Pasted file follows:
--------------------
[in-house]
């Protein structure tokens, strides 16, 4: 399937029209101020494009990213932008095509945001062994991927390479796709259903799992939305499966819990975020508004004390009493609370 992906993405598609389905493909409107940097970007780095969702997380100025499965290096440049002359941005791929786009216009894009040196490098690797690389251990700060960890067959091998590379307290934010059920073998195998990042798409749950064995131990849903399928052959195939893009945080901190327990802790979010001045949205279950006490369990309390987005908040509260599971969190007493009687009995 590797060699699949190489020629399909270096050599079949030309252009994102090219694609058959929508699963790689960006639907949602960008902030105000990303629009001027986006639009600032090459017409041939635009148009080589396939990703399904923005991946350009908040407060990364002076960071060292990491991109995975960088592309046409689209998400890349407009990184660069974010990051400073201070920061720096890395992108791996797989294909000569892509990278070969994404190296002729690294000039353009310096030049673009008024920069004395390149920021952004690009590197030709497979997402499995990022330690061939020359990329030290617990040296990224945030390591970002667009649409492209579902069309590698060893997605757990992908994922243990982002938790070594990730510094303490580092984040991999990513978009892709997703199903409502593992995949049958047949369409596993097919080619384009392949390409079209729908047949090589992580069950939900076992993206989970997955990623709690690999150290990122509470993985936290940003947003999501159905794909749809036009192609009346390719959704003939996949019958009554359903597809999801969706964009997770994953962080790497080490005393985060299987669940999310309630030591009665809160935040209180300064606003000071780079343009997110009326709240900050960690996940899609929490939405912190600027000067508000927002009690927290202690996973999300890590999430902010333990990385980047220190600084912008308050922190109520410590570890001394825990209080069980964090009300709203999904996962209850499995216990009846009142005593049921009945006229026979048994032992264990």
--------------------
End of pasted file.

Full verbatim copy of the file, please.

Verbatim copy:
[in-house]
């Protein structure tokens, strides 16, 4: 399937029209101020494009990213932008095509945001062994991927390479796709259903799992939305499966819990975020508004004390009493609370 992906993405598609389905493909409107940097970007780095969702997380100025499965290096440049002359941005791929786009216009894009040196490098690797690389251990700060960890067959091998590379307290934010059920073998195998990042798409749950064995131990849903399928052959195939893009945080901190327990802790979010001045949205279950006490369990309390987005908040509260599971969190007493009687009995 590797060699699949190489020629399909270096050599079949030309252009994102090219694609058959929508699963790689960006639907949602960008902030105000990303629009001027986006639009600032090459017409041939635009148009080589396939990703399904923005991946350009908040407060990364002076960071060292990491991109995975960088592309046409689209998400890349407009990184660069974010990051400073201070920061720096890395992108791996797989294909000569892509990278070969994404190296002729690294000039353009310096030049673009008024920069004395390149920021952004690009590197030709497979997402499995990022330690061939020359990329030290617990040296990224945030390591970002667009649409492209579902069309590698060893997605757990992908994922243990982002938790070594990730510094303490580092984040991999990513978009892709997703199903409502593992995949049958047949369409596993097919080619384009392949390409079209729908047949090589992580069950939900076992993206989970997955990623709690690999150290990122509470993985936290940003947003999501159905794909749809036009192609009346390719959704003939996949019958009554359903597809999801969706964009997770994953962080790497080490005393985060299987669940999310309630030591009665809160935040209180300064606003000071780079343009997110009326709240900050960690996940899609929490939405912190600027000067508000927002009690927290202690996973999300890590999430902010333990990385980047220190600084912008308050922190109520410590570890001394825990209080069980964090009300709203999904996962209850499995216990009846009142005593049921009945006229026979048994032992264990």